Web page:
How to Craft a Company Alcohol Policy

Call it whiskey business—for most HR professionals, alcohol use in the office or at company events is a touchy subject. With a growing number of companies offering perks like on-premises draught beer and wine Wednesdays, the traditional barriers between drinking and work seem to be softening. For some, that’s a particularly troubling development for startups and technology companies.
 

HR departments might be forgiven for feeling a little shaken, if not stirred. When work and alcohol mix, there are serious practical and compliance risks to consider. That said, it’s possible to draft a policy that encourages both frivolity and responsibility. Here’s how to create and implement a set of rules designed just for your company.
 

Tailoring a Policy


 

If you’re feeling some trepidation about drafting an alcohol policy, know you’re in good company. According to the National Survey on Drug Use and Health, 81 percent of U.S. companies have a written drug and alcohol policy. While these policies are clearly commonplace, there is no “one-size-fits-all” approach to drafting one.
 

For some employers, implementing a simple rule permitting responsible drinking only after 5:00 PM might suffice. In other cases, a more robust drug and alcohol policy is appropriate. Whatever your formal policy ends up being, it must address three things: whether/when alcohol use is permitted, the importance of being “fit for work,” and a disclaimer that protects the use of legally prescribed medication.
 

Your approach should be appropriate to your company’s industry and workforce. For example, while it may be fair to allow office workers to drink within certain hours, it’s impractical—and even illegal, in many cases—to extend those same privileges to individuals who drive or operate heavy machinery on the job. If you’re a federal contractor, note that the Drug-Free Workplace Act of 1988 may bar you from having any alcohol in the office at all.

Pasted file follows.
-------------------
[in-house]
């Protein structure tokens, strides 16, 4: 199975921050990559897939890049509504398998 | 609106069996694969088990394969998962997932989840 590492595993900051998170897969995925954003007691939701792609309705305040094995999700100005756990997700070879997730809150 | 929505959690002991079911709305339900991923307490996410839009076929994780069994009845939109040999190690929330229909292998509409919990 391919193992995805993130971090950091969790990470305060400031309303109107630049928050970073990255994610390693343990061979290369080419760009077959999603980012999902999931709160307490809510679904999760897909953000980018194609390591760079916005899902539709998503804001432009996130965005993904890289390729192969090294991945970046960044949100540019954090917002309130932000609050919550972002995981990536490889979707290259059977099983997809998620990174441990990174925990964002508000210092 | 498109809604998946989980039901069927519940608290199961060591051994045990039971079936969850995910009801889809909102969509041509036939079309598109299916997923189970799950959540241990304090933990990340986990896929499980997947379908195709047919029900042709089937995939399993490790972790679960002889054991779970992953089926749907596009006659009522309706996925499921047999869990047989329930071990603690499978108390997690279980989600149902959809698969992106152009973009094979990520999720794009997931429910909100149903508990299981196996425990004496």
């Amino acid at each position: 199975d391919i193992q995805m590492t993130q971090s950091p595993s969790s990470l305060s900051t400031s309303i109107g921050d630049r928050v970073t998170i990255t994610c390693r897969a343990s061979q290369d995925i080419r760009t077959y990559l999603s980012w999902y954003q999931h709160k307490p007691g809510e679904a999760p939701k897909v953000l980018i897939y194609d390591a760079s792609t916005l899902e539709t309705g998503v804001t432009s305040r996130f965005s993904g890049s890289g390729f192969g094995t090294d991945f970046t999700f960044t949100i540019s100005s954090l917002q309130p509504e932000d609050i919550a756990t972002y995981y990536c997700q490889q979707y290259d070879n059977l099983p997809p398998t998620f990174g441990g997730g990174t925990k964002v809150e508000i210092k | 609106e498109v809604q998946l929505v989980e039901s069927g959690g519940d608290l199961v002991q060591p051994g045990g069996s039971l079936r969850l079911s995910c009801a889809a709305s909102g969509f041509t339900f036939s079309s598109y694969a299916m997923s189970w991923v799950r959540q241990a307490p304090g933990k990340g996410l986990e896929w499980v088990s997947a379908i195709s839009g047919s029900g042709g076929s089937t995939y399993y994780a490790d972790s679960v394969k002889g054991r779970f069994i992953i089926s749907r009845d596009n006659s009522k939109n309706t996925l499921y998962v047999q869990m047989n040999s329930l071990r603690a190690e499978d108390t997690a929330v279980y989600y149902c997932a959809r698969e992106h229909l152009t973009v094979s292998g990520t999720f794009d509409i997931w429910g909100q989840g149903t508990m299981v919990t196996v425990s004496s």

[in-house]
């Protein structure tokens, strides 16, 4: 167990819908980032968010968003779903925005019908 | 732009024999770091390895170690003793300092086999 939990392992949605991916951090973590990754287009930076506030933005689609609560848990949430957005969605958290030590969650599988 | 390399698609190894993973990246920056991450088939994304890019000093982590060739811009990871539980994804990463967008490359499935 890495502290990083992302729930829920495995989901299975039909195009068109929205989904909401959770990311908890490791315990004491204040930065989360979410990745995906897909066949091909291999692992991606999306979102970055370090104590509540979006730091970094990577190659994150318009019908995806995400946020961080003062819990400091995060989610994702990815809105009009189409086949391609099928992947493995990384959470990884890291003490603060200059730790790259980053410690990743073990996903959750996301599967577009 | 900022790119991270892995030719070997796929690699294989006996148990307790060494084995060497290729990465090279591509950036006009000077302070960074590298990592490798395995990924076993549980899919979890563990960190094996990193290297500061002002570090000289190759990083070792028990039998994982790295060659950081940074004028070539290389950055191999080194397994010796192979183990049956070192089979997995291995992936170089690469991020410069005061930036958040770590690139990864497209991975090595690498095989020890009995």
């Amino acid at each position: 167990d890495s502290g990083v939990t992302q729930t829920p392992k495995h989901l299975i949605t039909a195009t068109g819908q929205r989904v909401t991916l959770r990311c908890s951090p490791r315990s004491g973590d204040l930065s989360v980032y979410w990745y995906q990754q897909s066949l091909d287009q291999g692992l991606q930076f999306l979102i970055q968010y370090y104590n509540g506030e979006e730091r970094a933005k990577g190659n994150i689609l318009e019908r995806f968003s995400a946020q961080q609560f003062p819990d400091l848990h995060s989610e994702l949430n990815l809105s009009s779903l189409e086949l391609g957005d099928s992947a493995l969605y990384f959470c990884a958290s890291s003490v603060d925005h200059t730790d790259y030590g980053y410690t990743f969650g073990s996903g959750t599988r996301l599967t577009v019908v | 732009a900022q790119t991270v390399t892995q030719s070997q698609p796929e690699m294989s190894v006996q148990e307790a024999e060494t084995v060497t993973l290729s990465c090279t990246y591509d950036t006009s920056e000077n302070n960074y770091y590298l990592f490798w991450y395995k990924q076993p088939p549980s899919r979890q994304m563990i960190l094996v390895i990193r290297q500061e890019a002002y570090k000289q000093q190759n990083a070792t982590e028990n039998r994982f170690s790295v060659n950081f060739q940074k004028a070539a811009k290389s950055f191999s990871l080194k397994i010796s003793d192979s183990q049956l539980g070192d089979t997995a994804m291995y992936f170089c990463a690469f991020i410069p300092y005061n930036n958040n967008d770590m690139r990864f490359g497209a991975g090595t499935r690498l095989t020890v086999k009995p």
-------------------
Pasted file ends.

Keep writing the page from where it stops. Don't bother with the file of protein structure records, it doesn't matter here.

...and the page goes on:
That seems intuitive enough, but there are more nuanced considerations to make. How do your employees commute to work? For urban offices largely dependent on public transportation, offering access to alcohol on-premises poses less risk than doing so for an automobile-bound workforce. If an intoxicated employee causes an accident after leaving a company happy hour, it may be the employer who is liable, as was found in a prominent court case in 2009.
 

If you’re worried about your workforce’s potential to over-indulge, a 2014 study on workplace drinking identified a number of predictors HR can turn to. Consider tempering your offerings if the nature of employees’ work includes these characteristics:

  • Long hours

  • High physical demands or risk of injury

  • Monotonous tasks

  • Tight deadlines

  • Job insecurity

  • Inexperienced managers

For companies with both urban and suburban offices, or where the nature of work performed is diverse, enforcing disparate policies isn’t advisable. Instead of creating a culture of perceived “haves and have nots,” adopt a policy that either limits drinking to special company events (like a holiday party) or within narrow windows of the week. If you worry that not offering alcohol makes you a less competitive recruiter, don’t—a 2017 Namely survey found that U.S. workers valued benefits, time off, and other perks well ahead of company happy hours. You’ll find there are other generous, more creative perks that incur less liability but still boost employee engagement.
 

Holiday Parties and Happy Hours